There is something beautiful happening at Second Stage Theatre. Having been to the same theatre to see Whorl Inside A Loop, I was pleasantly surprised to see how they made the space fit into the setting for Invisible Thread. Red soil covered the entire deck creating a mountain, looking just like the mountain the cast stood upon in the “Beautiful” music video they released after their trip to Uganda. The set was a character in its own right and I want to give all the props to scenic designer Tom Pye and projection designer Peter Nigrini for making it come alive. I won’t spoil it, but there are various times in the show where I’m in constant awe of how technology has advanced and how theater has managed to embrace it, rather than run away from it. The combination of the two work extremely well for this show.
The show follows the life of a 20-something year old New York City Black man, Griffin, who volunteers for an aid project in Uganda, faces challenges, and has his life changed. Instrumental in this change are the Ugandan students he ends up teaching, his New York church, and his Jewish white boyfriend. I don’t want to say too much because I don’t think I could accurately write how this show truly made me feel as an audience member, but I felt a lot. Even though I’m not a 20 something Black gay man going to Uganda to change the world, I can relate to the themes of aspiring for something bigger than myself and being pushed and broken down in ways unimaginable but finding the courage and strength to keep going because I have to.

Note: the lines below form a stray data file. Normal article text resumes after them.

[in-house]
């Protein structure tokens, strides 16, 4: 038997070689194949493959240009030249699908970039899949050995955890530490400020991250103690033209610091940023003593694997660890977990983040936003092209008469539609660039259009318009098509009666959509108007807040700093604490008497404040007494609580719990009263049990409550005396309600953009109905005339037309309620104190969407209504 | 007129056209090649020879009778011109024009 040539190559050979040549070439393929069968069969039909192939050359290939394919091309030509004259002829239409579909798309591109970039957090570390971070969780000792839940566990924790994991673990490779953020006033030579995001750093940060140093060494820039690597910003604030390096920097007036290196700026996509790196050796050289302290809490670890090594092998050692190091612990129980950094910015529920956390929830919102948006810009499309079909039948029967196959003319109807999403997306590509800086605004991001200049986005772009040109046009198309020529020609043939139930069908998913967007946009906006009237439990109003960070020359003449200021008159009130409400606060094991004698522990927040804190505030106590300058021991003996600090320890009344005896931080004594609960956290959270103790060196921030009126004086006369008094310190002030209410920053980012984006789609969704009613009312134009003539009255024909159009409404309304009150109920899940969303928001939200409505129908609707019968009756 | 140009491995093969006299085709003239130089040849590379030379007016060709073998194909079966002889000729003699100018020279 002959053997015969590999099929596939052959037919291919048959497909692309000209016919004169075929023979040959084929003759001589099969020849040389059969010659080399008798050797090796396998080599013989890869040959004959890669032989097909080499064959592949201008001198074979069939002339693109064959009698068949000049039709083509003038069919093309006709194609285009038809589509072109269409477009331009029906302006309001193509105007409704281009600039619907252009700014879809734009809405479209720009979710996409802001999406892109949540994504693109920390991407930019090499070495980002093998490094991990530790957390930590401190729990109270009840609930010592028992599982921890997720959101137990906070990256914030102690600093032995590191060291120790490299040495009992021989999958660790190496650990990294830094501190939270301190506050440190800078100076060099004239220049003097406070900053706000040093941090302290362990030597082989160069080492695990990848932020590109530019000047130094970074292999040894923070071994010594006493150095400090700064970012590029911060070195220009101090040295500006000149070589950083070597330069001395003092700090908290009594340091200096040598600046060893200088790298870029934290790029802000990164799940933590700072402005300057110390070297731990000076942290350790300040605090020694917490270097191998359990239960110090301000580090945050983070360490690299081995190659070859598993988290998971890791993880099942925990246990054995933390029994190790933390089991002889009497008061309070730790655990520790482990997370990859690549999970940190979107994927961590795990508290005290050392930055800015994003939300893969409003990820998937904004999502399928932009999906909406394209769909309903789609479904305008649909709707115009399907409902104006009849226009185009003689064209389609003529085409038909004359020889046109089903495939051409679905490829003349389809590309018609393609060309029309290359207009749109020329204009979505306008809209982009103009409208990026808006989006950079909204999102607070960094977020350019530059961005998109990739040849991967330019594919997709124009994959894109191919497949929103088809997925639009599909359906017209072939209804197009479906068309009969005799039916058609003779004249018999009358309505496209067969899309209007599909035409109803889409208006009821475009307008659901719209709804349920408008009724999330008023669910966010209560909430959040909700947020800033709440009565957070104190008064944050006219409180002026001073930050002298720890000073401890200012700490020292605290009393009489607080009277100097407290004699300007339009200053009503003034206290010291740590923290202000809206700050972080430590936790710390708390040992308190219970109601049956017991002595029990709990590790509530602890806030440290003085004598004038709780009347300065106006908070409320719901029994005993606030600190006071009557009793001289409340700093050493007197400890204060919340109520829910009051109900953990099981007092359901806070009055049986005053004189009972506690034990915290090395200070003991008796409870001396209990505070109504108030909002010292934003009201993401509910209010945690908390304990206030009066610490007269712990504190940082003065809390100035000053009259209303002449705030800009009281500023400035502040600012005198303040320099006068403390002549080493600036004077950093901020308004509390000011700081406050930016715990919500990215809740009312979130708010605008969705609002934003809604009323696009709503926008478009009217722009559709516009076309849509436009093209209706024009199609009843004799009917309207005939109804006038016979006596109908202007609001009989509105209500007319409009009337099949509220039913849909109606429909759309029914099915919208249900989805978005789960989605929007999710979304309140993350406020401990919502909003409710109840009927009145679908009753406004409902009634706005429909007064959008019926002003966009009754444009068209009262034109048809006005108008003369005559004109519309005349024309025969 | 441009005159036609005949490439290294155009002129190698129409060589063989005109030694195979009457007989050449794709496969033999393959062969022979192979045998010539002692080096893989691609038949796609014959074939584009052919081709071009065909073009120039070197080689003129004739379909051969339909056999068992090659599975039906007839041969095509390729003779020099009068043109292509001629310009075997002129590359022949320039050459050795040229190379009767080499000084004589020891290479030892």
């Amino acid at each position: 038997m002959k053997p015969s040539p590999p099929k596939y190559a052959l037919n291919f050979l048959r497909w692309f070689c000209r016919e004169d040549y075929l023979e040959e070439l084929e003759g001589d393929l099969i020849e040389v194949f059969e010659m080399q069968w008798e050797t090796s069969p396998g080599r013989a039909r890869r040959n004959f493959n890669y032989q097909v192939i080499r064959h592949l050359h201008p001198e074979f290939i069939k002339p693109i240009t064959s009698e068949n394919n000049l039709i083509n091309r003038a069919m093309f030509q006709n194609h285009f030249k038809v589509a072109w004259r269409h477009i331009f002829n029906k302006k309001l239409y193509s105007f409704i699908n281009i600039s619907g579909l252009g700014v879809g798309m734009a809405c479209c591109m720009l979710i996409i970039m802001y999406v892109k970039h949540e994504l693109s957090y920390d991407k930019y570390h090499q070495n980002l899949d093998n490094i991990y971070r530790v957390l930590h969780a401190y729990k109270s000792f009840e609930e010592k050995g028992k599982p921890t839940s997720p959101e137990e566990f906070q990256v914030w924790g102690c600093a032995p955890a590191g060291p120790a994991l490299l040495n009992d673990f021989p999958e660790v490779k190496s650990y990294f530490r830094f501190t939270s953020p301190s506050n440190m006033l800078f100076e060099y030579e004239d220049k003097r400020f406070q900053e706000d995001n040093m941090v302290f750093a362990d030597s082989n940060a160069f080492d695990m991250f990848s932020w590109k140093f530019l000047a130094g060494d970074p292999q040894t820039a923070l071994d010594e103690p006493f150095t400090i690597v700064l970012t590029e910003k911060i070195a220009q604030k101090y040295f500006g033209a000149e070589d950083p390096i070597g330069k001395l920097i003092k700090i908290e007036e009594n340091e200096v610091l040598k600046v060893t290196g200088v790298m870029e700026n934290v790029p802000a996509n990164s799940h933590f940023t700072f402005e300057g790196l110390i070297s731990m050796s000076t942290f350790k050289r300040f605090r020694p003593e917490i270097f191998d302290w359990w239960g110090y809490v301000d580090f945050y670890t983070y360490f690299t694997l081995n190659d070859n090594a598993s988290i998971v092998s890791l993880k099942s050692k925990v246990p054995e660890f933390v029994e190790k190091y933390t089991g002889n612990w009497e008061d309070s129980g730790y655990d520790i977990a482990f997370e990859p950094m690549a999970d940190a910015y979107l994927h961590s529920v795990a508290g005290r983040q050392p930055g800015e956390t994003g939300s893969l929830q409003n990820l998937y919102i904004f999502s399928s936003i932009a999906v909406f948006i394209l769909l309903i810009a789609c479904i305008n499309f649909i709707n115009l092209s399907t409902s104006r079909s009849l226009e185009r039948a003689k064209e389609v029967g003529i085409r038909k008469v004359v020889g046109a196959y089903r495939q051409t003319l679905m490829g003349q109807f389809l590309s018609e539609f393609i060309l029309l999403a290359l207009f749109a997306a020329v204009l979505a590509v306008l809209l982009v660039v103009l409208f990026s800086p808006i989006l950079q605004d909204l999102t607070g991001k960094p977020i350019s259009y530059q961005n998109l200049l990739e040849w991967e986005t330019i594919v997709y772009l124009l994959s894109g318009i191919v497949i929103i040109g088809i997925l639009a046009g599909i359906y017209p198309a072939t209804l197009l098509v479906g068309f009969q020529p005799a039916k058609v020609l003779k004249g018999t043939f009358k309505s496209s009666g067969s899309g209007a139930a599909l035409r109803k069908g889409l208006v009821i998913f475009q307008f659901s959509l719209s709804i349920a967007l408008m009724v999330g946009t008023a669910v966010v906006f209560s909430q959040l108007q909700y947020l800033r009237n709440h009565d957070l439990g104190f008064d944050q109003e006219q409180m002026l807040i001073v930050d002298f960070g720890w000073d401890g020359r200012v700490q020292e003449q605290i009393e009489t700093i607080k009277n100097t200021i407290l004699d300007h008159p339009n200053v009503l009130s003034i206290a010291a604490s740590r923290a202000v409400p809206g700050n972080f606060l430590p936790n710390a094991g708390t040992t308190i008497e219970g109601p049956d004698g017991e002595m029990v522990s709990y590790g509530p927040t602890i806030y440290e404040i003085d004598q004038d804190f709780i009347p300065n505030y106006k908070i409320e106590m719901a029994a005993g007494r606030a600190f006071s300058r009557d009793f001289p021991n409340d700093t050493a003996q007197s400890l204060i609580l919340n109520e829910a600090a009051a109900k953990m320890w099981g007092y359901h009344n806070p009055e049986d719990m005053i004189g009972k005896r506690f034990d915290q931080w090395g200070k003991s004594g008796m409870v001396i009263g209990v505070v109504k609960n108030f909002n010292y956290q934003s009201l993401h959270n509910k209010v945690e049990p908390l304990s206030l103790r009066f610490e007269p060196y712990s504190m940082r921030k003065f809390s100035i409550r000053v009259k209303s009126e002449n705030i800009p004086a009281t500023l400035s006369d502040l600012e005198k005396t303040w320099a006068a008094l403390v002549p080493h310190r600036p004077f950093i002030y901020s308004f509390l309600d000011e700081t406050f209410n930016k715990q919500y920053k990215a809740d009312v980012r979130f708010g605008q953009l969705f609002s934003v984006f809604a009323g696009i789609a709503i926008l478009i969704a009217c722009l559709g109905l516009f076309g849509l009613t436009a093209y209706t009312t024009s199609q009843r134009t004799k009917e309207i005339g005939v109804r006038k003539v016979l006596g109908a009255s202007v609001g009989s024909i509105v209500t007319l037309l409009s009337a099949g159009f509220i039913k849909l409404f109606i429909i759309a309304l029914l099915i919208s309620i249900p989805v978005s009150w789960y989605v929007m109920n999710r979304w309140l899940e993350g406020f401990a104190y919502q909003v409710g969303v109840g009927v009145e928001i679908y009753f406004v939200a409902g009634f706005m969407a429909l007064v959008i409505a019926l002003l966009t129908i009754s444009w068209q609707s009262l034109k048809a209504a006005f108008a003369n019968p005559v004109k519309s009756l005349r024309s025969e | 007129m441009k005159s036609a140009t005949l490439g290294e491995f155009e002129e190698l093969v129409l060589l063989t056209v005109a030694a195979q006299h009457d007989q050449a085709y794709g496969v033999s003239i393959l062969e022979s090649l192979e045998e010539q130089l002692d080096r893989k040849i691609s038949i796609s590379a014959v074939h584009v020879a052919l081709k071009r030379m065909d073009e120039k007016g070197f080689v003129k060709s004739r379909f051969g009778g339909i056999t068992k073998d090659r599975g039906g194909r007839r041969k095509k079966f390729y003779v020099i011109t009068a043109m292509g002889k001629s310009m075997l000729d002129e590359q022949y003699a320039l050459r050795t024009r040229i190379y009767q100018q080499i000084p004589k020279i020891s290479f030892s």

Griffin Matthews excels at playing Griffin in the show not only because it’s based on his own experience, but also because the entire cast makes me feel, makes me believe, the story happening in front of me. THAT’S good theatre, my friends. I laughed uncontrollably (“If you’re African-American, then I’m African-African” Ugandan Jacob says to Griffin), I cried uncontrollably (the entire second act I was tearing up, especially during the curtain call), and I clapped along and got my life (two words: Melody Betts).
The music and dance are another character in itself. Heavily influenced by African culture and blending the world of pop and contemporary gospel, whenever the ensemble made their way on stage I knew to lean forward in my seat a little more so I could watch as each person fit in perfectly. Each of them captivated me with every riff, crescendo, every pointed toe, every jump and leap. With every bang on the tambourine, I was sold. The songs that stuck out to me and started the floodgates of tears most were, as expected, “Beautiful,” performed by Griffin Matthews, Kristolyn Lloyd, Tyrone Davis, Jr., Nicolette Robinson and Jamar Williams, and “Invisible Thread” which is revisited in the show multiple times.
Overall, the show completely exceeded my expectations. I knew it would be great but I didn’t expect to be Hamilton-level obsessed. Did I mention I’m seeing it AGAIN on Saturday with friends? This is a show I’d recommend to any and everyone. On the night I was in attendance, one of their Ugandan students, Patrick, flew halfway across the world to be there. THAT was beautiful. We all watched as he ran up onstage and was welcomed with open arms. THAT is the power of theatre. The ability to create something so inspiring and powerful to be seen by thousands of people to hopefully encourage and bring something out of them. It’s the reason after a long week of working with my own students in Brooklyn, I find peace in making my way to Harlem or Downtown Brooklyn or the heart of Broadway to sit down in those (sometimes) plush seats and be captivated by art. To remember why I’m here, why I do what I do, what motivates me. Invisible Thread reminds me that there’s a small invisible thread wrapped around my heart and around the minds of the 260 kids I see daily. That’s the reason I can’t break free –and, frankly, why I never will.